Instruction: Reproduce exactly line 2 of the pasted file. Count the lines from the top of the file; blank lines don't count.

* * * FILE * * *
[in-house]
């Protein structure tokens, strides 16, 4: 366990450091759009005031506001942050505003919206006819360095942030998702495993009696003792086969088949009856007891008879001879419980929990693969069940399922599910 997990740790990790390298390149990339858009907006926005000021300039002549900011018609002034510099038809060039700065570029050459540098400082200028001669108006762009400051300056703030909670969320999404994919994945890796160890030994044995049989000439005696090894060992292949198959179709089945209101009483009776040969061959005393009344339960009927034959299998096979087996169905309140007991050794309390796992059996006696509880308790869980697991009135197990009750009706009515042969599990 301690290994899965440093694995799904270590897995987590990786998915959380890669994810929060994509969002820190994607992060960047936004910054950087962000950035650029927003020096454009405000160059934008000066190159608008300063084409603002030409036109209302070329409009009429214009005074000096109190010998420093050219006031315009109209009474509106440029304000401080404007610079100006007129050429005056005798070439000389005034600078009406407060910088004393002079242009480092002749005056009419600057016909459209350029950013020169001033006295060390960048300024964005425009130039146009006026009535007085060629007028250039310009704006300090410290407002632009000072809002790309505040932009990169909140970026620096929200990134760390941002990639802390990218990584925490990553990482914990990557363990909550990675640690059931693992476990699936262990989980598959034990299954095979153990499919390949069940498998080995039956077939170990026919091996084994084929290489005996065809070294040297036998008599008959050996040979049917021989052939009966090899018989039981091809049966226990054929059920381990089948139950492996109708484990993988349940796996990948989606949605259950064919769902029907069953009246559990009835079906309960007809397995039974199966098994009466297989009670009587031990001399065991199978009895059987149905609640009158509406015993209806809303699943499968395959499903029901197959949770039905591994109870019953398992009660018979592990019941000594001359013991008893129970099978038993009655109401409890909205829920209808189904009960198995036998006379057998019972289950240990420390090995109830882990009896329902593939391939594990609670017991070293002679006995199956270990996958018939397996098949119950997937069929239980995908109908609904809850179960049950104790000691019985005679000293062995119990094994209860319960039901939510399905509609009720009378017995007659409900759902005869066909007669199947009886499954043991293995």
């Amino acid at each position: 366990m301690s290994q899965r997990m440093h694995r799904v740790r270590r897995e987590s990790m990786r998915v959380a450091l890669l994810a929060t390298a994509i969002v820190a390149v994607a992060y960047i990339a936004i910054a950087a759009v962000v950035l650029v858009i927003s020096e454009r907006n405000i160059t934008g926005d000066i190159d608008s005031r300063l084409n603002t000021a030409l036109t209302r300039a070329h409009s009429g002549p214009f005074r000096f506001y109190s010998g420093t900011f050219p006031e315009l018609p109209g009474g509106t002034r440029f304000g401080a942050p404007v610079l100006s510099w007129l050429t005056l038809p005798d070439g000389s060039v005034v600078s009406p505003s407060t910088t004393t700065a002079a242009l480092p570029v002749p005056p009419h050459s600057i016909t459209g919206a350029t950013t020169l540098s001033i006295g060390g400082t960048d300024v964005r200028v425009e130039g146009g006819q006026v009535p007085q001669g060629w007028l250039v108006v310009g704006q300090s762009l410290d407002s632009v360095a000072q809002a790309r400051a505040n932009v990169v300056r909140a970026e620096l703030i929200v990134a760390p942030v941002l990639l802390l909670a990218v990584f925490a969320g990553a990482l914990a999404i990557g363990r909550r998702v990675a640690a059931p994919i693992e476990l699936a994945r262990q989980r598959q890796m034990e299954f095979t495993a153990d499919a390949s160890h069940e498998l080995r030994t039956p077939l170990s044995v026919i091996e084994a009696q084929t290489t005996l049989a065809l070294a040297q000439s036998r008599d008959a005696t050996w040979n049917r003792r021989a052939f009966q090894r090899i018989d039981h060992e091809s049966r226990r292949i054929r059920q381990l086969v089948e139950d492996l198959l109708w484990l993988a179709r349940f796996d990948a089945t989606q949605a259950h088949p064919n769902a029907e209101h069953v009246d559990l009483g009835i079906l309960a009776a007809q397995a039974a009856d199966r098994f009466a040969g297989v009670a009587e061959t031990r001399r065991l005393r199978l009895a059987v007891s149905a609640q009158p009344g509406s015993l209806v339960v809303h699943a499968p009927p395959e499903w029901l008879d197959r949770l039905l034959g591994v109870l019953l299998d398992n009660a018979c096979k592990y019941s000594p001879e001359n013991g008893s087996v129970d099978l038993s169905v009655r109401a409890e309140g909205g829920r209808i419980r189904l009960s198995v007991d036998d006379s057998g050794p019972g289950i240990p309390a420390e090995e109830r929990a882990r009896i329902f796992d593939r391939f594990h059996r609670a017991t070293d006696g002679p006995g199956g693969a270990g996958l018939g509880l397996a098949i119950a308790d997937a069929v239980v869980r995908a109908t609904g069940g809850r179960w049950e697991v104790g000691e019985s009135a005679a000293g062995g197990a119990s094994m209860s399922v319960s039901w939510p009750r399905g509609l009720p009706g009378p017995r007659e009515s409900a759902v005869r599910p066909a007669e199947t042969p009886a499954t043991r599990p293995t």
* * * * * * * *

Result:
């Protein structure tokens, strides 16, 4: 366990450091759009005031506001942050505003919206006819360095942030998702495993009696003792086969088949009856007891008879001879419980929990693969069940399922599910 997990740790990790390298390149990339858009907006926005000021300039002549900011018609002034510099038809060039700065570029050459540098400082200028001669108006762009400051300056703030909670969320999404994919994945890796160890030994044995049989000439005696090894060992292949198959179709089945209101009483009776040969061959005393009344339960009927034959299998096979087996169905309140007991050794309390796992059996006696509880308790869980697991009135197990009750009706009515042969599990 301690290994899965440093694995799904270590897995987590990786998915959380890669994810929060994509969002820190994607992060960047936004910054950087962000950035650029927003020096454009405000160059934008000066190159608008300063084409603002030409036109209302070329409009009429214009005074000096109190010998420093050219006031315009109209009474509106440029304000401080404007610079100006007129050429005056005798070439000389005034600078009406407060910088004393002079242009480092002749005056009419600057016909459209350029950013020169001033006295060390960048300024964005425009130039146009006026009535007085060629007028250039310009704006300090410290407002632009000072809002790309505040932009990169909140970026620096929200990134760390941002990639802390990218990584925490990553990482914990990557363990909550990675640690059931693992476990699936262990989980598959034990299954095979153990499919390949069940498998080995039956077939170990026919091996084994084929290489005996065809070294040297036998008599008959050996040979049917021989052939009966090899018989039981091809049966226990054929059920381990089948139950492996109708484990993988349940796996990948989606949605259950064919769902029907069953009246559990009835079906309960007809397995039974199966098994009466297989009670009587031990001399065991199978009895059987149905609640009158509406015993209806809303699943499968395959499903029901197959949770039905591994109870019953398992009660018979592990019941000594001359013991008893129970099978038993009655109401409890909205829920209808189904009960198995036998006379057998019972289950240990420390090995109830882990009896329902593939391939594990609670017991070293002679006995199956270990996958018939397996098949119950997937069929239980995908109908609904809850179960049950104790000691019985005679000293062995119990094994209860319960039901939510399905509609009720009378017995007659409900759902005869066909007669199947009886499954043991293995």